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Guest Thinkers

The Creating and Sharing of AWE


“We are enraptured prose-beings raised to the highest power”. – Walter Benjamin, On Hashish

Timothy Leary and Buckminster Fuller called themselves “performing philosophers”, using the power of media communication to spread galactic-sized ideas about the state of the species in relation to the wider universe.  Timothy Leary used to say, “In the information age, you don’t teach philosophy as they did after feudalism.  You perform it. If Aristotle were alive today, he’d have a talk show”.  Carl Sagan is another example of the philosopher-as-media-personality, effectively hacking pop culture with his iconic Cosmos TV series and sending our collective minds reeling.

This notion of the ‘performing philosopher’ is very appealing. There is a freshness and spontaneity to this art form, with its free-associative ruminations and ecstatic diatribes chasing aliveness, wonder and AWE wherever they may be.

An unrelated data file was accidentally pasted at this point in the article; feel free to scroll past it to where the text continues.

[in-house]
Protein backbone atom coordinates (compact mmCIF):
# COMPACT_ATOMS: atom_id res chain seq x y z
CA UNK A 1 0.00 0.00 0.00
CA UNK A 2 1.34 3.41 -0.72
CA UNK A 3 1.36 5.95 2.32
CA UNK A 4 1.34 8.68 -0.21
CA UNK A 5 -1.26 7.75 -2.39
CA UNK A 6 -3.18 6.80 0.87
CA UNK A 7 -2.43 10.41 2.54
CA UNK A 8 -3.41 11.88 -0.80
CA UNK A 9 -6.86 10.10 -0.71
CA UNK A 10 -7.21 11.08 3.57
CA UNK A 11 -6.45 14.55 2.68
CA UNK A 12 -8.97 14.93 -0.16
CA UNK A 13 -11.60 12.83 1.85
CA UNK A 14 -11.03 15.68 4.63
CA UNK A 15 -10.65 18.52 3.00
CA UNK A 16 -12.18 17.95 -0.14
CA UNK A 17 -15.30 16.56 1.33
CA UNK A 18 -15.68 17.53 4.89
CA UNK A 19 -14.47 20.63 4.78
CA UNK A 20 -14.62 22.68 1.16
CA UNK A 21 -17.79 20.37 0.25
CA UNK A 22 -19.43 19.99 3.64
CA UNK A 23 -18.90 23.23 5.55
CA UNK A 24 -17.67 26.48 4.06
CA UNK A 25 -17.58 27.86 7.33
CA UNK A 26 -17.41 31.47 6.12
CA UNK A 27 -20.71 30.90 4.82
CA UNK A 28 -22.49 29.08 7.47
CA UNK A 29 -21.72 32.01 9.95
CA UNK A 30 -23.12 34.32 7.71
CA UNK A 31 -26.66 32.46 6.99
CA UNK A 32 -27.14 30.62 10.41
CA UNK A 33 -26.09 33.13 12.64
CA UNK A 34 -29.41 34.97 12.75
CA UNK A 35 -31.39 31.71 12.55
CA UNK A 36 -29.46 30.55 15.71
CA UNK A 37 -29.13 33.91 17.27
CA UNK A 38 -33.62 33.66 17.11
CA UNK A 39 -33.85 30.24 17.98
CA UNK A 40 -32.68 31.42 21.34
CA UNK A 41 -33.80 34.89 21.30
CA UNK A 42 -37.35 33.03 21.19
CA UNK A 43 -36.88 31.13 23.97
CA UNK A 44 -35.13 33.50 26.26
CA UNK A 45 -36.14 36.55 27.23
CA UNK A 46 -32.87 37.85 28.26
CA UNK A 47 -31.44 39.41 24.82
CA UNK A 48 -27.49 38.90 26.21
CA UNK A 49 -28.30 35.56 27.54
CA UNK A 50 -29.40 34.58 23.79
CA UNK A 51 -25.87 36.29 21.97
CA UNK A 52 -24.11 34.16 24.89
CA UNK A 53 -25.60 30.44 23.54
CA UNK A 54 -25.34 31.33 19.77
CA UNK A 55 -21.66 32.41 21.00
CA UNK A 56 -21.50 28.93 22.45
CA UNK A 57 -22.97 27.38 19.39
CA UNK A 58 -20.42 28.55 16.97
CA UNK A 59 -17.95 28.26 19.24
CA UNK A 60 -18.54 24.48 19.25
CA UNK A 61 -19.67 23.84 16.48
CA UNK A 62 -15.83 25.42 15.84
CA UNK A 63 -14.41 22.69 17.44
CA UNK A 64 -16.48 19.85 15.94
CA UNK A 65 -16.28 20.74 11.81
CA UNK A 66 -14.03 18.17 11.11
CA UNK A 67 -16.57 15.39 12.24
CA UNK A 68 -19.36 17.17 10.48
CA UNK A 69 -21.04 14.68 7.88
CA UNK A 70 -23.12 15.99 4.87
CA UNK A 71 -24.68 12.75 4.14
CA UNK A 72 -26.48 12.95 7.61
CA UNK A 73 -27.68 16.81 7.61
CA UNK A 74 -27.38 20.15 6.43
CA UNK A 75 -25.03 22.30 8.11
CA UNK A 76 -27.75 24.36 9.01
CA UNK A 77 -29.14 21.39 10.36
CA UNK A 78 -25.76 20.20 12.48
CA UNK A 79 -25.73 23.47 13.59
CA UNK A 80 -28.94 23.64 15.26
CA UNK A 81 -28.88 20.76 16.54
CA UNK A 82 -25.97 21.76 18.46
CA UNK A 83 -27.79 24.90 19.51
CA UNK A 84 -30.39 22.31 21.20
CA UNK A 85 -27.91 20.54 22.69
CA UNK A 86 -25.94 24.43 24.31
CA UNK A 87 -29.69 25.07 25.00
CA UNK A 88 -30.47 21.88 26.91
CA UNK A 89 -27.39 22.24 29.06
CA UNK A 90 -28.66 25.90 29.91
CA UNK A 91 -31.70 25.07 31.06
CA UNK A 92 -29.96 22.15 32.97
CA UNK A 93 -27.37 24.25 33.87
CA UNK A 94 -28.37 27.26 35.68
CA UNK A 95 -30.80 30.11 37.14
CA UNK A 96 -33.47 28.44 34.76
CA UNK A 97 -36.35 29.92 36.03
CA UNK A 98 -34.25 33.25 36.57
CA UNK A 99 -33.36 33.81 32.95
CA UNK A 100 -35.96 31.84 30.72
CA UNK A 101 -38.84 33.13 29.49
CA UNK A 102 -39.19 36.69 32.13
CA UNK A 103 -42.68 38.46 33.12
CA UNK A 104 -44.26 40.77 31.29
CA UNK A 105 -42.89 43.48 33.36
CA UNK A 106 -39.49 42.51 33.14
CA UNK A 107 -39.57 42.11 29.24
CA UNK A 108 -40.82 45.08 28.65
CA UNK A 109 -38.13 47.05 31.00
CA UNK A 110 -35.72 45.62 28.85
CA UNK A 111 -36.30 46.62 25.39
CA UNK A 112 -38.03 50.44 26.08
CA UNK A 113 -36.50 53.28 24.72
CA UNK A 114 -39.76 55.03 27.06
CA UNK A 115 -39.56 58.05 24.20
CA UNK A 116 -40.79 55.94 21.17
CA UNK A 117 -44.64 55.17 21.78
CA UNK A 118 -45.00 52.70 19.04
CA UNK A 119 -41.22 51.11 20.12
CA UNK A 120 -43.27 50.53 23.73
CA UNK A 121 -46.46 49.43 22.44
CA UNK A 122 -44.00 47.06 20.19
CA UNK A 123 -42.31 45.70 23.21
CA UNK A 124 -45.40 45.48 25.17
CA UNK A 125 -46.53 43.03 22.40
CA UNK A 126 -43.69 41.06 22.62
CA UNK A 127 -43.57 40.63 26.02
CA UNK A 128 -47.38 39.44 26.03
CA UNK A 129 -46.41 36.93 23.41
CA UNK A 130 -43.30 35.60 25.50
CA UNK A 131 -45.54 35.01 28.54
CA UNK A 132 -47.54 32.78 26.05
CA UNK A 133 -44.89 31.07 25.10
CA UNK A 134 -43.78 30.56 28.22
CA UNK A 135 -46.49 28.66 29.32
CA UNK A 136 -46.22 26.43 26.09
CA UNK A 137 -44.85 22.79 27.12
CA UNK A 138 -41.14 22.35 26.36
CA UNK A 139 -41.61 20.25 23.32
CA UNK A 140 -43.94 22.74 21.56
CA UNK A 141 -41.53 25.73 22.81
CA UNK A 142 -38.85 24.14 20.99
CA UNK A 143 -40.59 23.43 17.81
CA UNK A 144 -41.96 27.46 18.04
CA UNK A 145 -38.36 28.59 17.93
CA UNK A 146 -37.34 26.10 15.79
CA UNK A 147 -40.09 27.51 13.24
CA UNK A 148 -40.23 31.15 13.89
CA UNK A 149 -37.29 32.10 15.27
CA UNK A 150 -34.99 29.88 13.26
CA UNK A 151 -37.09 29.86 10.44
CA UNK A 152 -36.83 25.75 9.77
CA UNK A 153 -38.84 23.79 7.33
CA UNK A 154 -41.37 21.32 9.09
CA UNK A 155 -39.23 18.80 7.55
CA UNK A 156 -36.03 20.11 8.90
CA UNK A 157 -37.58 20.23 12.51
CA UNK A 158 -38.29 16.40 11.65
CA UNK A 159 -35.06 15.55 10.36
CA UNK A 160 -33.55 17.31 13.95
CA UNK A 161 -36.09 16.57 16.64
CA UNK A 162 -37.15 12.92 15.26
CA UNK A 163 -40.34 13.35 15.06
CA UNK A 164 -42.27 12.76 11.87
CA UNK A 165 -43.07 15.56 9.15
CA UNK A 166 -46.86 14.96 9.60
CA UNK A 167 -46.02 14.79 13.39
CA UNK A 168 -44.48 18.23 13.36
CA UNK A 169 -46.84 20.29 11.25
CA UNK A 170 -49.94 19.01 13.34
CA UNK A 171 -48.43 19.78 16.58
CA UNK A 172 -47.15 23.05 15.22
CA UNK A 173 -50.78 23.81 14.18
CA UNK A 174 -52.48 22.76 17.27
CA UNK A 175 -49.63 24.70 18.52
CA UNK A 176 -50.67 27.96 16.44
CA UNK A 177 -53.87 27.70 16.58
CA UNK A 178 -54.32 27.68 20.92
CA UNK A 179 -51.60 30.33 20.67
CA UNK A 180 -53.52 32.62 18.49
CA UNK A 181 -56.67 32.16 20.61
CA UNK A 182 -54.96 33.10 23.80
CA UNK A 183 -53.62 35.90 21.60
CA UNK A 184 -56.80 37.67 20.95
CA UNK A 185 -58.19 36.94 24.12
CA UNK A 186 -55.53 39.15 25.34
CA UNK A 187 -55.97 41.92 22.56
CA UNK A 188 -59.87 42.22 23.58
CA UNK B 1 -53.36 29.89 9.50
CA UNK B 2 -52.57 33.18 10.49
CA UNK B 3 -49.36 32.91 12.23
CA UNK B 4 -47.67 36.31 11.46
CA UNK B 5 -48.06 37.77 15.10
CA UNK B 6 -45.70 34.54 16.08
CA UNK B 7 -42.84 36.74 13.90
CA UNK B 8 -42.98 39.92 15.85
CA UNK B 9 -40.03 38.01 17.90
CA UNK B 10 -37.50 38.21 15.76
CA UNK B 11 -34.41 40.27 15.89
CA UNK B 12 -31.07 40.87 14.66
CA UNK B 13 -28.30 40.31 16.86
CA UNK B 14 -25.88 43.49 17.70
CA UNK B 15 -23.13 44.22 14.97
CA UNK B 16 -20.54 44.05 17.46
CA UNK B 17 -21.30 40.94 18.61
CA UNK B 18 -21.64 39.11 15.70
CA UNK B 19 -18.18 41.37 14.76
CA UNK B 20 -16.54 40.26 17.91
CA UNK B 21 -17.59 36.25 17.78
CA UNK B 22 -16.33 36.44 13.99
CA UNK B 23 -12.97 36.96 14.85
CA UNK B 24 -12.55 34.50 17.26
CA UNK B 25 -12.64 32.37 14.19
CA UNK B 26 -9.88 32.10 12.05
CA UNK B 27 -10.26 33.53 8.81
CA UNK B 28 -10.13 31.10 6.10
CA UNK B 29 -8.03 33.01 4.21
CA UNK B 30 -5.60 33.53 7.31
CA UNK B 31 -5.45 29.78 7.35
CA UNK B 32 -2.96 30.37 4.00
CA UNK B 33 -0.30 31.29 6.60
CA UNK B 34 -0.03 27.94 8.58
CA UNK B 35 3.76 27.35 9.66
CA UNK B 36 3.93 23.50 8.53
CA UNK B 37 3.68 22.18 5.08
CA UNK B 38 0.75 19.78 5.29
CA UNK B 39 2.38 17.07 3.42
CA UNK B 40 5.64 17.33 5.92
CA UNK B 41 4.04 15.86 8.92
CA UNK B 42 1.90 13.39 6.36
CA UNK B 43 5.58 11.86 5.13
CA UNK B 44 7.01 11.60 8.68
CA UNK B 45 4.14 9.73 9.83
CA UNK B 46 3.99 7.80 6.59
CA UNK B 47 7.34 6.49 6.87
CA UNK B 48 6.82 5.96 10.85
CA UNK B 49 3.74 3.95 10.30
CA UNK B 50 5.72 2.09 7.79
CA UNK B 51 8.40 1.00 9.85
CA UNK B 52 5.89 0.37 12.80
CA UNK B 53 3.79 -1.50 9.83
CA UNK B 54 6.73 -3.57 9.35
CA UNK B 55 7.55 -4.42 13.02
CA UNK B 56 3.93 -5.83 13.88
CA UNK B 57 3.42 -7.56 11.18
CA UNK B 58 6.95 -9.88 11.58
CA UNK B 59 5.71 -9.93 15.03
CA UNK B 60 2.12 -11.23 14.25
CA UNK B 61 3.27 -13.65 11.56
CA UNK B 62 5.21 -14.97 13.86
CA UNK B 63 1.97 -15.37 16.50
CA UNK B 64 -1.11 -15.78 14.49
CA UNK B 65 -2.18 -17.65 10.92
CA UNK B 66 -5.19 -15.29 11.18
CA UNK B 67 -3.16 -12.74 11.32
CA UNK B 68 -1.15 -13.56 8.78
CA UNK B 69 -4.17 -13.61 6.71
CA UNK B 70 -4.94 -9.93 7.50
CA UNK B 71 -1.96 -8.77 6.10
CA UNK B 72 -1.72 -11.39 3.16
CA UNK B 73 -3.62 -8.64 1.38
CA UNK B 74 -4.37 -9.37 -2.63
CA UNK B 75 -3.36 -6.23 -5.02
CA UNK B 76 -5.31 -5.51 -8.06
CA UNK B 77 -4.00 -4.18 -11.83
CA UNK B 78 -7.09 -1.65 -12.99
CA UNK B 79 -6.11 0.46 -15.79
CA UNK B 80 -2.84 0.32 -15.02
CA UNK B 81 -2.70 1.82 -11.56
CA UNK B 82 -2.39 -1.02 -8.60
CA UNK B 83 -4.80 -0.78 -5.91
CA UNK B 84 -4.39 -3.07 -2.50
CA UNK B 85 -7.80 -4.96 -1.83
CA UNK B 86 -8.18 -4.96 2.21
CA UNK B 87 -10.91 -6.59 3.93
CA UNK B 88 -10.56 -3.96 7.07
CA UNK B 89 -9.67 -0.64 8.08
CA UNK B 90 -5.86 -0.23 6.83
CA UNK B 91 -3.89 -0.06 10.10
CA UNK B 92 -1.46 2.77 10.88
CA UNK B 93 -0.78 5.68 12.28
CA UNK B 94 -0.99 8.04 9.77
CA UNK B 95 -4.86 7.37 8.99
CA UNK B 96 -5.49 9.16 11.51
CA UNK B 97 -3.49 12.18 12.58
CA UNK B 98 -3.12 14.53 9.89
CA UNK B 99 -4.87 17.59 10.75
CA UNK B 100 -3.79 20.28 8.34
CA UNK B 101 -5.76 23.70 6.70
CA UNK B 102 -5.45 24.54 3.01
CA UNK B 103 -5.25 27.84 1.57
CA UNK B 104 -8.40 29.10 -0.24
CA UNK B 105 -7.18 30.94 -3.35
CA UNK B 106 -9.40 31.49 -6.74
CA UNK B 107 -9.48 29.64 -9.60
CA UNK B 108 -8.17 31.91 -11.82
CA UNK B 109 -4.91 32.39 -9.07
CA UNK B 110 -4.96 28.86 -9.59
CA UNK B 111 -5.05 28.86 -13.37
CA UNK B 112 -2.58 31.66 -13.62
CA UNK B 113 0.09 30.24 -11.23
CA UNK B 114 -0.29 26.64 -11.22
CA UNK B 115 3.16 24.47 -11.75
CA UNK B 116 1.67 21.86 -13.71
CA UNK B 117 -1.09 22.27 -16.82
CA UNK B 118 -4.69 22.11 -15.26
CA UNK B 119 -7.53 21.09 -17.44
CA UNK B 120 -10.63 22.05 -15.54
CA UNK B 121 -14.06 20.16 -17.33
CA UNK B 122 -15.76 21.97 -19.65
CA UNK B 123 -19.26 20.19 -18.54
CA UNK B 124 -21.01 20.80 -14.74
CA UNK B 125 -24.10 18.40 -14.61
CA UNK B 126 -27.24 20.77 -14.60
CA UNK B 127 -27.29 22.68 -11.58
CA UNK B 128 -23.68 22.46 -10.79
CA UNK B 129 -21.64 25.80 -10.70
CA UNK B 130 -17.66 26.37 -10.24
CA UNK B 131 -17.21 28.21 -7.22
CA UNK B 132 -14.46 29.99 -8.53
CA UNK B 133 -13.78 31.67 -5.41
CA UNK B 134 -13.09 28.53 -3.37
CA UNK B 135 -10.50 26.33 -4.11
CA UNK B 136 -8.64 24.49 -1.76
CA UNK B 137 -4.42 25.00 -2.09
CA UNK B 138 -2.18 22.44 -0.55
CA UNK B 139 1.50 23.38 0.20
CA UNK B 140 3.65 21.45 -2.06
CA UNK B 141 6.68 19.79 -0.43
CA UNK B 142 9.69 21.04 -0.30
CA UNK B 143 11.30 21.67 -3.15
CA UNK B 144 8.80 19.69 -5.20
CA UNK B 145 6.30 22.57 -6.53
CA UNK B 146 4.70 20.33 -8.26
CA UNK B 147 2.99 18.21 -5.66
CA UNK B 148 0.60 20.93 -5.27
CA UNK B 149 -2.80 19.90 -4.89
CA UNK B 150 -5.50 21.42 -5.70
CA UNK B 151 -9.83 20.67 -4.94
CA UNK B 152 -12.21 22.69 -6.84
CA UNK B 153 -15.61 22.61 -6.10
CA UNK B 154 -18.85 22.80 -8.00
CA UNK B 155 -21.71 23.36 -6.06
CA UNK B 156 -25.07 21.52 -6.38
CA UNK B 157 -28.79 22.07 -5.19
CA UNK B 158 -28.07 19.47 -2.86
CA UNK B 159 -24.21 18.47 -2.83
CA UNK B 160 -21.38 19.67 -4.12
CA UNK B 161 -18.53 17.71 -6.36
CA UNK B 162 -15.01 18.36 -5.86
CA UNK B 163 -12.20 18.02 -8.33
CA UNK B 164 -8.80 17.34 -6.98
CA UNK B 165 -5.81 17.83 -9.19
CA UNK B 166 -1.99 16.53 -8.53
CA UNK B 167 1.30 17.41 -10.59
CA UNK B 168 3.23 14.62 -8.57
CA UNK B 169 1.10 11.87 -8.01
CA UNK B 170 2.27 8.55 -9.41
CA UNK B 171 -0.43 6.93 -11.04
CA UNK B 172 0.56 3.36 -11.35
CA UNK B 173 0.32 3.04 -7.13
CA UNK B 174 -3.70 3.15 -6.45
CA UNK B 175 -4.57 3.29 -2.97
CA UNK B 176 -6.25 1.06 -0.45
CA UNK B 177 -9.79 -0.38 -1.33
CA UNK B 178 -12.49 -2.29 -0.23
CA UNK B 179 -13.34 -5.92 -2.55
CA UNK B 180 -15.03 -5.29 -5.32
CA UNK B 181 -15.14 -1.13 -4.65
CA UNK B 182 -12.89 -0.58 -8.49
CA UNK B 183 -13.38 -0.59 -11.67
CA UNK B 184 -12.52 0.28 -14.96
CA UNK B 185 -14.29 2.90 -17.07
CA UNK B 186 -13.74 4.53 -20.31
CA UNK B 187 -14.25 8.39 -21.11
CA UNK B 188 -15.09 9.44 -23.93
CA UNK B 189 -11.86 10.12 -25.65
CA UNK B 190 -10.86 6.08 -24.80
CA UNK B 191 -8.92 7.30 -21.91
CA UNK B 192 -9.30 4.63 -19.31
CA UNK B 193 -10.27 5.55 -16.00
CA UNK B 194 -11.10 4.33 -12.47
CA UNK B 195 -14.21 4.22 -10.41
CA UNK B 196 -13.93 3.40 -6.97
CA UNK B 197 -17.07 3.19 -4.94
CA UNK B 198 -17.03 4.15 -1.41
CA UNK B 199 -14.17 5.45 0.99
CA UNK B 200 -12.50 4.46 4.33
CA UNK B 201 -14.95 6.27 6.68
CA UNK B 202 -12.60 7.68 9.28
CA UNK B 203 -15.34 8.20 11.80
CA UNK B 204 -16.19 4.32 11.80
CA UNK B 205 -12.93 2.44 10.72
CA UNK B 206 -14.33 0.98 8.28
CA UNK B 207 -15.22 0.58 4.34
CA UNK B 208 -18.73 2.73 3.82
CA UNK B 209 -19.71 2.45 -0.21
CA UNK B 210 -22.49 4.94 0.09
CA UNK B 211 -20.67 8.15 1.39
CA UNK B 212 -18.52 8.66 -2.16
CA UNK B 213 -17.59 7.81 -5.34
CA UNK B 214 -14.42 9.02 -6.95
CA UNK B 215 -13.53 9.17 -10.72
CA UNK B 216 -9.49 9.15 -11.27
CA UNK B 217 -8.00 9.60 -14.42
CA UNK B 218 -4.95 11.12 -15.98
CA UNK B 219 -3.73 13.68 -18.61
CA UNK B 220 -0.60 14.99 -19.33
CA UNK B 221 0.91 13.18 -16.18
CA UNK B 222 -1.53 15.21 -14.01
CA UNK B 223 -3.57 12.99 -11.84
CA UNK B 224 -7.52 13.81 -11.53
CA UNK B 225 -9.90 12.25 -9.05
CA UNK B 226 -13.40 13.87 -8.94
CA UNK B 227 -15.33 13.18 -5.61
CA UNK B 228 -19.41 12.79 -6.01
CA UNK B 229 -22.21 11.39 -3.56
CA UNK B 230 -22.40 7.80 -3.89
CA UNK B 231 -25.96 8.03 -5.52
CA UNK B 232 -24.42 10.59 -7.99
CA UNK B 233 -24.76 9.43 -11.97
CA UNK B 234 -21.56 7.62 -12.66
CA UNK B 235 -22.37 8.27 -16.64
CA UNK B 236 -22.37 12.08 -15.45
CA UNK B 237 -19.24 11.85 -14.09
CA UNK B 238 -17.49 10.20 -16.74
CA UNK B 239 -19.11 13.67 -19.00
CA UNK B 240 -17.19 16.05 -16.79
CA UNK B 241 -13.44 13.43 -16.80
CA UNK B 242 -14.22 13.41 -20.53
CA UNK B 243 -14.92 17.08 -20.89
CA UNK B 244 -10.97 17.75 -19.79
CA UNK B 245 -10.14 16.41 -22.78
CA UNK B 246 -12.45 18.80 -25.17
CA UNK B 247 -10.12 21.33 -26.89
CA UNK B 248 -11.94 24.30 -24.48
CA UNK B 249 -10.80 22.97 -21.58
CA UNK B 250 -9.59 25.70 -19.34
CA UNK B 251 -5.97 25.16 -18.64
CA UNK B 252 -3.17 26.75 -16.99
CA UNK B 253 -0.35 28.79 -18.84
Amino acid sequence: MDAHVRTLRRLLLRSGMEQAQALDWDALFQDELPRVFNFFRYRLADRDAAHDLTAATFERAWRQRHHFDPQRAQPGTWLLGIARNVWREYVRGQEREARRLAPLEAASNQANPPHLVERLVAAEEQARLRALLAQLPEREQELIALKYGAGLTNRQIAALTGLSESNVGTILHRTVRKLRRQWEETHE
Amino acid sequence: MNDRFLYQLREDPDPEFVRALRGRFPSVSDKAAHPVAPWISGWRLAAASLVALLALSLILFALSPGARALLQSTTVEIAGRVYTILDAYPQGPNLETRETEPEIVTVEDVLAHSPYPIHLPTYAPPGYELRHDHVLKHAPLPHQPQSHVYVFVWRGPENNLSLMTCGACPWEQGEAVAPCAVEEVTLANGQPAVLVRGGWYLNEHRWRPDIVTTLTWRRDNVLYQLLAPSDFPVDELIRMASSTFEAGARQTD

Awe is everywhere, we just don’t always perceive it: the brilliant Alain De Botton reminds us how much we don’t realize this when describing a typical airplane flight:

“There is not much talk about the clouds visible up here. No one thinks it remarkable that somewhere above an ocean we flew past a vast white candy-floss island which would have made a perfect seat for an angel or even God himself in a painting by Piero della Francesca. In the cabin, no one stands up to announce with requisite emphasis that, out of the window, WE ARE FLYING OVER A CLOUD, a matter than would have detained Leonardo and Poussin, Claude and Constable.”

There is catharsis in the act of philosophizing-out-loud, a visceral joy in the endless strings of improvisational wordplay bursting forth in acts of emotive rapture— The camera or voice recorder perhaps the best tool to somehow ‘immortalize’ this download.

Today we need philosophy with the same existential urgency that we always have–and to effectively connect with eager audiences, I believe philosophical ideas will benefit from being “packaged” in the most compulsively watchable and infectiously shareable forms of our time.